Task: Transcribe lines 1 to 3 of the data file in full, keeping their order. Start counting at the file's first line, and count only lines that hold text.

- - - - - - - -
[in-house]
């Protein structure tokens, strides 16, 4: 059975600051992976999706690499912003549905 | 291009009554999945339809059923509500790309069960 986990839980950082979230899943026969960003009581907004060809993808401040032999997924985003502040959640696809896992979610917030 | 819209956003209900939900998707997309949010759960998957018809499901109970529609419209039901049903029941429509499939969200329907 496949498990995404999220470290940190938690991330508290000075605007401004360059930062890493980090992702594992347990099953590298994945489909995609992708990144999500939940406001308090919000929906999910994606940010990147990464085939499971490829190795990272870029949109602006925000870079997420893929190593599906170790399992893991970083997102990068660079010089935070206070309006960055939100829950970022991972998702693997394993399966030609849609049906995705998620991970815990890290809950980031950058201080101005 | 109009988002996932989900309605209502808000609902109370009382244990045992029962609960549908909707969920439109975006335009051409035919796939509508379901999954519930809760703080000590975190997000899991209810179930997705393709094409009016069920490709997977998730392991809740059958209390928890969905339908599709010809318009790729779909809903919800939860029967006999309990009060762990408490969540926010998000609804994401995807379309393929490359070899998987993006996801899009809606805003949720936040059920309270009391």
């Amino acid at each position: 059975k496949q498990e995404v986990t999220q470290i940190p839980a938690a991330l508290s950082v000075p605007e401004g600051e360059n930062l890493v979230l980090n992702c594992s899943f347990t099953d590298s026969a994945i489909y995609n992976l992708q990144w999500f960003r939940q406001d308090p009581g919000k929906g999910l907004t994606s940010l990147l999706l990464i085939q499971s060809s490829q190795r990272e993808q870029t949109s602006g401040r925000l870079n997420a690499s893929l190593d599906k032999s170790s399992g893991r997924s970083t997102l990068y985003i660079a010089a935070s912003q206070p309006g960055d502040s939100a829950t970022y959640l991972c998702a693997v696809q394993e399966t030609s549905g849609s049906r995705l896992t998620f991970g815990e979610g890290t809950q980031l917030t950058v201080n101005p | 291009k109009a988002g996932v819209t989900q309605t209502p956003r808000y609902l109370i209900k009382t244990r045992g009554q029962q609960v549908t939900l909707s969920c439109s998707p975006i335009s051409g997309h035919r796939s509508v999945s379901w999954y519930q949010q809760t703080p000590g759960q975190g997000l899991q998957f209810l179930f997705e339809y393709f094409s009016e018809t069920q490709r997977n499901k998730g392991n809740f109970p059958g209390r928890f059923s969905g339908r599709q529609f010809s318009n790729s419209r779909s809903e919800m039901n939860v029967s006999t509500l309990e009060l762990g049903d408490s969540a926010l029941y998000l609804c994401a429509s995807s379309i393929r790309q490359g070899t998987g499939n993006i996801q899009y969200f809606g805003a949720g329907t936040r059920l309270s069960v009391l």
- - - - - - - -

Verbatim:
[in-house]
């Protein structure tokens, strides 16, 4: 059975600051992976999706690499912003549905 | 291009009554999945339809059923509500790309069960 986990839980950082979230899943026969960003009581907004060809993808401040032999997924985003502040959640696809896992979610917030 | 819209956003209900939900998707997309949010759960998957018809499901109970529609419209039901049903029941429509499939969200329907 496949498990995404999220470290940190938690991330508290000075605007401004360059930062890493980090992702594992347990099953590298994945489909995609992708990144999500939940406001308090919000929906999910994606940010990147990464085939499971490829190795990272870029949109602006925000870079997420893929190593599906170790399992893991970083997102990068660079010089935070206070309006960055939100829950970022991972998702693997394993399966030609849609049906995705998620991970815990890290809950980031950058201080101005 | 109009988002996932989900309605209502808000609902109370009382244990045992029962609960549908909707969920439109975006335009051409035919796939509508379901999954519930809760703080000590975190997000899991209810179930997705393709094409009016069920490709997977998730392991809740059958209390928890969905339908599709010809318009790729779909809903919800939860029967006999309990009060762990408490969540926010998000609804994401995807379309393929490359070899998987993006996801899009809606805003949720936040059920309270009391």
């Amino acid at each position: 059975k496949q498990e995404v986990t999220q470290i940190p839980a938690a991330l508290s950082v000075p605007e401004g600051e360059n930062l890493v979230l980090n992702c594992s899943f347990t099953d590298s026969a994945i489909y995609n992976l992708q990144w999500f960003r939940q406001d308090p009581g919000k929906g999910l907004t994606s940010l990147l999706l990464i085939q499971s060809s490829q190795r990272e993808q870029t949109s602006g401040r925000l870079n997420a690499s893929l190593d599906k032999s170790s399992g893991r997924s970083t997102l990068y985003i660079a010089a935070s912003q206070p309006g960055d502040s939100a829950t970022y959640l991972c998702a693997v696809q394993e399966t030609s549905g849609s049906r995705l896992t998620f991970g815990e979610g890290t809950q980031l917030t950058v201080n101005p | 291009k109009a988002g996932v819209t989900q309605t209502p956003r808000y609902l109370i209900k009382t244990r045992g009554q029962q609960v549908t939900l909707s969920c439109s998707p975006i335009s051409g997309h035919r796939s509508v999945s379901w999954y519930q949010q809760t703080p000590g759960q975190g997000l899991q998957f209810l179930f997705e339809y393709f094409s009016e018809t069920q490709r997977n499901k998730g392991n809740f109970p059958g209390r928890f059923s969905g339908r599709q529609f010809s318009n790729s419209r779909s809903e919800m039901n939860v029967s006999t509500l309990e009060l762990g049903d408490s969540a926010l029941y998000l609804c994401a429509s995807s379309i393929r790309q490359g070899t998987g499939n993006i996801q899009y969200f809606g805003a949720g329907t936040r059920l309270s069960v009391l």